Bounding down the stairs the next morning, was a new girl. I stared at her with unbelief. Wasn’t she angry at me? I had failed her. I had left her in her pit of sorrow.

“Mom, last night I read Psalms! I turned to Psalm 71 and God comforted me, mom.”

“Really?” In desperation the night before, I had thrust God’s word at her, with the smallest amount of faith. Had she immediately picked it up? Or had she persisted in her crying until finally giving in to my suggestion. Does it matter? She had experienced the power of scripture coming to life, rescuing her in her time of need.

Psalm 71
1 In you, Lord, I have taken refuge;
let me never be put to shame.
2 In your righteousness, rescue me and deliver me;
turn your ear to me and save me.
3 Be my rock of refuge,
to which I can always go;
give the command to save me,
for you are my rock and my fortress.
4 Deliver me, my God, from the hand of the wicked,
from the grasp of those who are evil and cruel.
5 For you have been my hope, Sovereign Lord,
my confidence since my youth.
6 From birth I have relied on you;
you brought me forth from my mother’s womb.
I will ever praise you.
7 I have become a sign to many;
you are my strong refuge.
8 My mouth is filled with your praise,
declaring your splendor all day long.

This night signaled a beginning to healing. The beginning of my realization that I cannot fill the emptiness my adopted daughters share. I cannot be and will never be enough.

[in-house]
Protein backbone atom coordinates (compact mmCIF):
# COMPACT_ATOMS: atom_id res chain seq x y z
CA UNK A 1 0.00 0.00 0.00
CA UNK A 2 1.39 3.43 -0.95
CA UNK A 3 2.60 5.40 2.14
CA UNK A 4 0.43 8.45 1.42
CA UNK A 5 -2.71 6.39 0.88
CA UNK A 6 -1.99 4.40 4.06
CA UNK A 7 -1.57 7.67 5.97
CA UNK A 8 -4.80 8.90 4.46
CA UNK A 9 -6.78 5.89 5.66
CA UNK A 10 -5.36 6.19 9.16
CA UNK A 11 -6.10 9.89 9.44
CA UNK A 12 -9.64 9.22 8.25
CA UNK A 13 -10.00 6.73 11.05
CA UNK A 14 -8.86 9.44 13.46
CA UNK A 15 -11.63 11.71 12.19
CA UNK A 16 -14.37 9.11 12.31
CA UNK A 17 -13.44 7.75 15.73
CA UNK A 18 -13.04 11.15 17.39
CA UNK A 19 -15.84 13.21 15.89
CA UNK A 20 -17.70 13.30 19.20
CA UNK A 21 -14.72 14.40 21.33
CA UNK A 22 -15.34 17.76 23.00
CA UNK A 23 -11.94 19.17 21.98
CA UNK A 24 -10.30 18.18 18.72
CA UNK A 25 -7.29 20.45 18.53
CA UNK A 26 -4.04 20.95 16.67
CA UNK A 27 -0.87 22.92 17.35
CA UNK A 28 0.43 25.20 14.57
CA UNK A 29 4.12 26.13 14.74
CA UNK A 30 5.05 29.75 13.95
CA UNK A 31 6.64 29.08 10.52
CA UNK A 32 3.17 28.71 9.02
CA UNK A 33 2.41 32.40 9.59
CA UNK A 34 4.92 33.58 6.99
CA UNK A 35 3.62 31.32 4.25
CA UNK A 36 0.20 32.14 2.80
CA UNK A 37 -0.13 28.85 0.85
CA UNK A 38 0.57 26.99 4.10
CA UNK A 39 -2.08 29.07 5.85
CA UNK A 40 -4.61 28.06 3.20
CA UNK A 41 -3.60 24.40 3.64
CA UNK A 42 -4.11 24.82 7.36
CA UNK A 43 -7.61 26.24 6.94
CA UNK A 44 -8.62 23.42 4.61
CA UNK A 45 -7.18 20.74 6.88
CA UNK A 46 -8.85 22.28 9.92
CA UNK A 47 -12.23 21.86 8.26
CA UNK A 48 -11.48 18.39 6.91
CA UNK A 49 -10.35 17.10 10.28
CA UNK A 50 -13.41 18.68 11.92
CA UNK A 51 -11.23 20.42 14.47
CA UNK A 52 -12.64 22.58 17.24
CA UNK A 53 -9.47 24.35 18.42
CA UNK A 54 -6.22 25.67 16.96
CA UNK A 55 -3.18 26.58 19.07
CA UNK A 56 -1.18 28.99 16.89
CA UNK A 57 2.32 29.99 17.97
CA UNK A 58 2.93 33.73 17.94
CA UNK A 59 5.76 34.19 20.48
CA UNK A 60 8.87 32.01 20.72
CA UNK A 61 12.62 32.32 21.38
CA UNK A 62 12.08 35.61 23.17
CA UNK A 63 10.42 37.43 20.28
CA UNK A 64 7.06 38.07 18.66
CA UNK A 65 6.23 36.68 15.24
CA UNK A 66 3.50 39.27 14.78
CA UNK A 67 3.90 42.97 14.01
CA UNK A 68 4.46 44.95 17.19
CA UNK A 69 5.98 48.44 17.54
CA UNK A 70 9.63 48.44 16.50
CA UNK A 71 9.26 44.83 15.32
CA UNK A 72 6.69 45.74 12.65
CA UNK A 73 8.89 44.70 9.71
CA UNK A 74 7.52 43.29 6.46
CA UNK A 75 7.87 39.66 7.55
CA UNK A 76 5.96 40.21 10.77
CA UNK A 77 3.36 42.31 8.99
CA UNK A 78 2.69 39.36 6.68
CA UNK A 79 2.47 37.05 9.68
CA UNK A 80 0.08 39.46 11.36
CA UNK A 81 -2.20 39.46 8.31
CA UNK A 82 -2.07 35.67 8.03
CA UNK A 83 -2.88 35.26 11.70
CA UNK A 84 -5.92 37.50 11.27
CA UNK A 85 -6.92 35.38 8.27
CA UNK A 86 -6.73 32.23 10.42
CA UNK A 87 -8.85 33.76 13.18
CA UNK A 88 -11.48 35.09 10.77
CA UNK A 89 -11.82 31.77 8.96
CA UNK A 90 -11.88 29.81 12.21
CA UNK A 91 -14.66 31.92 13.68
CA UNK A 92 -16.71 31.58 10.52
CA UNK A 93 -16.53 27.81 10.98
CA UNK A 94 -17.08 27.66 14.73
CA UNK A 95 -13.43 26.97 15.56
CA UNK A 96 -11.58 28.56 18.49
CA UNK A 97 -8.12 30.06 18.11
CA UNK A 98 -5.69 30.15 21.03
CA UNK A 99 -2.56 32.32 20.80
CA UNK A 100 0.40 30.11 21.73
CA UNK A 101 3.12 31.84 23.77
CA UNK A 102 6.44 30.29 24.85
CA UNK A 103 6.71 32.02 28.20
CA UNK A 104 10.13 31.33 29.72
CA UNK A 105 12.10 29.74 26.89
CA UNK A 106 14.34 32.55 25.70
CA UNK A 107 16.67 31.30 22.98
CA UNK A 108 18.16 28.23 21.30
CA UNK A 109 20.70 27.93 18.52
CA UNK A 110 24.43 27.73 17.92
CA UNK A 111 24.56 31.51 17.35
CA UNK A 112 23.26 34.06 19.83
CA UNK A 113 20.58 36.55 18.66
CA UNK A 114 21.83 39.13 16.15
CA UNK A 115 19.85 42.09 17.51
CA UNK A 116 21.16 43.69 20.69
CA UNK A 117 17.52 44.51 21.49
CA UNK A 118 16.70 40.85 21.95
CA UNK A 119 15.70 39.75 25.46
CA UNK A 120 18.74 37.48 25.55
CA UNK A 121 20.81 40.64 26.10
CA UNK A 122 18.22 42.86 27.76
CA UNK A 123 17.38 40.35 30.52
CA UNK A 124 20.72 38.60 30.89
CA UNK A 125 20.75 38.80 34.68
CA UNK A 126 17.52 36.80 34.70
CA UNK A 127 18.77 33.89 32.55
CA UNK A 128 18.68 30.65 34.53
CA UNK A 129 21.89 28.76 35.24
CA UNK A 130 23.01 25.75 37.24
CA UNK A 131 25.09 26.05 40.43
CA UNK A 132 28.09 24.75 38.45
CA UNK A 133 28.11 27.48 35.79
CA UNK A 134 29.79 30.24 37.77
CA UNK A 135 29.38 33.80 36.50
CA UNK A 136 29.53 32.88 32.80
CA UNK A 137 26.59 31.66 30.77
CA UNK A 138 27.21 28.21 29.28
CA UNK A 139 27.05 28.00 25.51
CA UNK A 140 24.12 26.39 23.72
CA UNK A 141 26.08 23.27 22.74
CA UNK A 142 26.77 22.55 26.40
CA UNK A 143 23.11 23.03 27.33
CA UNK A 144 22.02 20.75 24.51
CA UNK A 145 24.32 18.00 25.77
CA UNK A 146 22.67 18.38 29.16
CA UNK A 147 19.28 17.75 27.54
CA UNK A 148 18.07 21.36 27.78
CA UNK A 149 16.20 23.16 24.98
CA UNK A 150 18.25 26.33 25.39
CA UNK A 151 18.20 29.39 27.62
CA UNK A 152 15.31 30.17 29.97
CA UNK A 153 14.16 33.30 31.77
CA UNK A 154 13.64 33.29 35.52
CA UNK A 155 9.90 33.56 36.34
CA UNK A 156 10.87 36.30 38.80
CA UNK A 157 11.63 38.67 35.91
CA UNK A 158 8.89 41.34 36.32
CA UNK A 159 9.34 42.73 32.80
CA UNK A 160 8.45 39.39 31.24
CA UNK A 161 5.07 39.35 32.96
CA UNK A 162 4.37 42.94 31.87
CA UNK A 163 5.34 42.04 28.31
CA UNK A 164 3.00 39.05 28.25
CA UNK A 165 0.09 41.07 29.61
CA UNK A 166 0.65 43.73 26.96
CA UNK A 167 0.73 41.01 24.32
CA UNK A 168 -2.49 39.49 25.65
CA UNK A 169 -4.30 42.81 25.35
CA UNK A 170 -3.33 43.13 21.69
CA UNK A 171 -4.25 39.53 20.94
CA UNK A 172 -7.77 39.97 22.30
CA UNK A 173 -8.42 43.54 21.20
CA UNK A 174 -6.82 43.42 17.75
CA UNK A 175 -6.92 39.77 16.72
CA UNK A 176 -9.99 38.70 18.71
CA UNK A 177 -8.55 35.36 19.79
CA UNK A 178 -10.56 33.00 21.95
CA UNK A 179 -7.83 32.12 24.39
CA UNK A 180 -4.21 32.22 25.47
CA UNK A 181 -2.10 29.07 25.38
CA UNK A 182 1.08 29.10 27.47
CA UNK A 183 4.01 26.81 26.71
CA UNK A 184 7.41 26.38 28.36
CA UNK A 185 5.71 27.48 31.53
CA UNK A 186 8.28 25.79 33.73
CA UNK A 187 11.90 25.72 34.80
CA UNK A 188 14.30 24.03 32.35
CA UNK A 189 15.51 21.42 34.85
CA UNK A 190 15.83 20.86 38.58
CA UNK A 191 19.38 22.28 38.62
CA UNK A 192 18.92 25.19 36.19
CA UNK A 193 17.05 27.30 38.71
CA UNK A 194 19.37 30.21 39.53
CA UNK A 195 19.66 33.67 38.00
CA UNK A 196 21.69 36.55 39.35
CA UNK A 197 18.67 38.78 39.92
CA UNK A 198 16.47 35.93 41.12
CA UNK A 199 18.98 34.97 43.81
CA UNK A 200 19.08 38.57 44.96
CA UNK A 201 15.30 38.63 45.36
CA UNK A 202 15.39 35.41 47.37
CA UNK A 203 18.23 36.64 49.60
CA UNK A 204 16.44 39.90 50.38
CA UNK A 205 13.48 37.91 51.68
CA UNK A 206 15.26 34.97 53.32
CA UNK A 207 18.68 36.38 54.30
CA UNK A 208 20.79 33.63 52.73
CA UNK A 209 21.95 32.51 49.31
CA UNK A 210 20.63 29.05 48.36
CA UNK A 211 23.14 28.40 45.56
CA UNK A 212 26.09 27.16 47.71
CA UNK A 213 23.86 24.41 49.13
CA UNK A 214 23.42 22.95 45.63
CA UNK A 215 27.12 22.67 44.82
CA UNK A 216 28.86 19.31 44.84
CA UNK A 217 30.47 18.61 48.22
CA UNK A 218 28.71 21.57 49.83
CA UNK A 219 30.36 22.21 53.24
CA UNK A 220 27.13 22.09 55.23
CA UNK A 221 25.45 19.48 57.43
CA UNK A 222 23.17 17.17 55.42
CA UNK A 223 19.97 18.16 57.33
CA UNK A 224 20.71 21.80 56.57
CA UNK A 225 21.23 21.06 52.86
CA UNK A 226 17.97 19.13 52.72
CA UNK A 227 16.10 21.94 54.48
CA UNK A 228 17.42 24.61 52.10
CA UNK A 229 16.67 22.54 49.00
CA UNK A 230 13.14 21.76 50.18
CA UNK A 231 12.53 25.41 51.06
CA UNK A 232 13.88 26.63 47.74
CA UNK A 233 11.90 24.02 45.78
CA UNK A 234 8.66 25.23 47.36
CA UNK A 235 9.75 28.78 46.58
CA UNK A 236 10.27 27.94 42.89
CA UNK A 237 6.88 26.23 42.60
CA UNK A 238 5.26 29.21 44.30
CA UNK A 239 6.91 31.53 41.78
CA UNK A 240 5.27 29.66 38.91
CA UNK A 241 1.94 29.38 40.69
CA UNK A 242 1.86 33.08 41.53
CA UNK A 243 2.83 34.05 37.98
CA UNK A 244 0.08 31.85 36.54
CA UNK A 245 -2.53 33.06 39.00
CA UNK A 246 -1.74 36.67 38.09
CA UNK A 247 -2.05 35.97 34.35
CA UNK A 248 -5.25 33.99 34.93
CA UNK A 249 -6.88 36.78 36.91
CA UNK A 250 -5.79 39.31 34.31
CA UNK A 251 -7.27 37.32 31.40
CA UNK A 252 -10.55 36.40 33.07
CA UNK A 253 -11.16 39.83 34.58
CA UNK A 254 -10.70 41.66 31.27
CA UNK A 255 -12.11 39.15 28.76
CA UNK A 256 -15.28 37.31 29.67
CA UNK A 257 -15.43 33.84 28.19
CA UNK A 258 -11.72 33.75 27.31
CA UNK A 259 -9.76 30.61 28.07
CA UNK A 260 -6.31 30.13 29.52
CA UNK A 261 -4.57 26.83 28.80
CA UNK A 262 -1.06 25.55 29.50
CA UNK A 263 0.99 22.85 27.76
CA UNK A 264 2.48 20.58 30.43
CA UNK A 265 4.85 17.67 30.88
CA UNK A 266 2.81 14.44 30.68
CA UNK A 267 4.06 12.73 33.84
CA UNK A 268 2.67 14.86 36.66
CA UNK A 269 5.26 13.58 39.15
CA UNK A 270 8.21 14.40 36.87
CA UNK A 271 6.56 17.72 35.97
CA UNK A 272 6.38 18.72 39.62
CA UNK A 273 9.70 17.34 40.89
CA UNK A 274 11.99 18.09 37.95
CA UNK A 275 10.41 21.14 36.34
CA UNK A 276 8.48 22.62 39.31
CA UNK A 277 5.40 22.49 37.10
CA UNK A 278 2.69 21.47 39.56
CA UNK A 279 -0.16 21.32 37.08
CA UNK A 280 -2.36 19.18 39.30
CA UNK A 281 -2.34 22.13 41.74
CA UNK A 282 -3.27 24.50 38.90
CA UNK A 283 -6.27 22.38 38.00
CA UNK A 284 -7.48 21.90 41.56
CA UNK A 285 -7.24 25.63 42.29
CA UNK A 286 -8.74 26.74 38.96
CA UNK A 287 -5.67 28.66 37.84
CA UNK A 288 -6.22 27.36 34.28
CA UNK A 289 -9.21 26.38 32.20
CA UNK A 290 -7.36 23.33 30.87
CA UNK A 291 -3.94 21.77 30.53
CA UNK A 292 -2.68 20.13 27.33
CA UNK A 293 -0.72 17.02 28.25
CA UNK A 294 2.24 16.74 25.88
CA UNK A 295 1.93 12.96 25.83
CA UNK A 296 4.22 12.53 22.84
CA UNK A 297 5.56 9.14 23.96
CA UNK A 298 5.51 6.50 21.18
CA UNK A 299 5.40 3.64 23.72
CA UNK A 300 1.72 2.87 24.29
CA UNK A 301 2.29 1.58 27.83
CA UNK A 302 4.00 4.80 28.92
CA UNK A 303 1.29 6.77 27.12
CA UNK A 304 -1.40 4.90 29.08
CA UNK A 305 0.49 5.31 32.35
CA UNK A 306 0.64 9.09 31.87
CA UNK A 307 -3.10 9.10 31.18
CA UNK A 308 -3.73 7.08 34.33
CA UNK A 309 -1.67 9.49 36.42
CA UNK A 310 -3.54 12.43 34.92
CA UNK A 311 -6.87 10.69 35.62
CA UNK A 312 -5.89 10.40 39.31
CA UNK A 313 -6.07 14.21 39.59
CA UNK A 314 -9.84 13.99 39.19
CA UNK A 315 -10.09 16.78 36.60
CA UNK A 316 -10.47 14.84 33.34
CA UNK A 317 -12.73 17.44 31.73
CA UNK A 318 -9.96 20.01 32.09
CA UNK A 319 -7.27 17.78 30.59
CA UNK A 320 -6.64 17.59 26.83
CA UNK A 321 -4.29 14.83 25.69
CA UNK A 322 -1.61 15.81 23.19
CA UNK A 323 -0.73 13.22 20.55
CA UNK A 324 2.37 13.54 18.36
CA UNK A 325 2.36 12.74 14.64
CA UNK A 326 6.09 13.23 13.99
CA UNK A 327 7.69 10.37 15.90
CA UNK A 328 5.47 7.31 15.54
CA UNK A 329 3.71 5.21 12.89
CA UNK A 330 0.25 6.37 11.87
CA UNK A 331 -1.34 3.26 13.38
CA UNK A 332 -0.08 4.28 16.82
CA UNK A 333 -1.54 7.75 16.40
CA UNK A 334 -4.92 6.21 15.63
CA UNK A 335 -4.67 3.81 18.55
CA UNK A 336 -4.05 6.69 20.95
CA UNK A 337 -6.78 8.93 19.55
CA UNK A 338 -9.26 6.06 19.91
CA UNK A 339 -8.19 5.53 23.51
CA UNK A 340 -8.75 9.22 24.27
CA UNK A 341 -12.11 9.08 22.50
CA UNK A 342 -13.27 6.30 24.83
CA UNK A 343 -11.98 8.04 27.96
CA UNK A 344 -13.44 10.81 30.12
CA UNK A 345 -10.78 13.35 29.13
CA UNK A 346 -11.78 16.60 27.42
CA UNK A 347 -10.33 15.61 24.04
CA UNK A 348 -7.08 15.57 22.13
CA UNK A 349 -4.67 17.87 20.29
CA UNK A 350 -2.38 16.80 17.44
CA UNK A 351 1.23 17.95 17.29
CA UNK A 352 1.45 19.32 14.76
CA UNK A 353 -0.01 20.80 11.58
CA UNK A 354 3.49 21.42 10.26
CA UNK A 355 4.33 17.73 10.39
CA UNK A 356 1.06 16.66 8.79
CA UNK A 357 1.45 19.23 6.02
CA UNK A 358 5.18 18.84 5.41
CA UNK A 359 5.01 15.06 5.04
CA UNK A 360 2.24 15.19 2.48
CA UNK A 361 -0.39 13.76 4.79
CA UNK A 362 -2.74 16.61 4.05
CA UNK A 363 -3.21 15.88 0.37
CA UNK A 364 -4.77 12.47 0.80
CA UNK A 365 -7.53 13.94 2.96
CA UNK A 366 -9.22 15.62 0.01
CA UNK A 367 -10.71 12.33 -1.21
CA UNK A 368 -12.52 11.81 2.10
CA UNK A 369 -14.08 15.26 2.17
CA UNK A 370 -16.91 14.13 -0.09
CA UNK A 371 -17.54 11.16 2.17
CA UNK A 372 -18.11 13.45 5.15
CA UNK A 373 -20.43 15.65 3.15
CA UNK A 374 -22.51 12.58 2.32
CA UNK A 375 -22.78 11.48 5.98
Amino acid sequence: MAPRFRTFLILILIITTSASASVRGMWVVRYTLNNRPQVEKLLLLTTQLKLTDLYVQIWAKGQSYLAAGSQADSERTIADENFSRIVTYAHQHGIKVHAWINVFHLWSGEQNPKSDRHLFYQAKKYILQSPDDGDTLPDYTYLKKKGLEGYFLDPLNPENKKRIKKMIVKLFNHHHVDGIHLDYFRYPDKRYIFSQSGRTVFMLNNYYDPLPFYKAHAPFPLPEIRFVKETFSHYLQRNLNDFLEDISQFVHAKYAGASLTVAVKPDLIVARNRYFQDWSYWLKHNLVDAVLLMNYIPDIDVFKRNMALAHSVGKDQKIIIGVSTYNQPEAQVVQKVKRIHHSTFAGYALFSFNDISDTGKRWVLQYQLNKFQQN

My girls are on loan. They belong to their Heavenly Father. He has entrusted them to me. My role is to guide, love them, point them in the right direction…lead them right to their Heavenly Father.

About a year after that dark night with Mikayla, we were just finishing a walk together. We had talked about what we would have for dinner, our plans for the weekend, if I thought we would EVER be able to get a dog, and then the subject turned, “I wonder how my birth mom is doing?”

“You know, I think of her so often. Have you prayed for her lately?” I ask, hesitantly.

“No. I really should. I hope she’s okay. And, if she’s not alive anymore, I really hope she’s with Jesus.” Not a tear. Not even one out of control emotion. Round the corner she went, into our driveway.

“Wow, Mikayla. I don’t notice that empty hole in your heart anymore. Do you?”

“Yeah, it’s still kind of there. It’s just so much smaller. I think about her still, I just don’t feel as sad. I can see how God has a purpose for me here, in my family.”

I don’t know when Abby’s healing will come. But, what I do know is that I will stay out of the way. I will not try to fill a hole only the Almighty can fill. I will teach her about her Good Good Father and He will fill her.

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3 thoughts on “Good Good Father

  1. Cecelia Mikota

    Good reminder that we can’t fix all our child’s needs and that God is the one that can. We just need to do what you did, pray and point them to God. You have taken everyday circumstances and found lessons in them.

    Liked by 1 person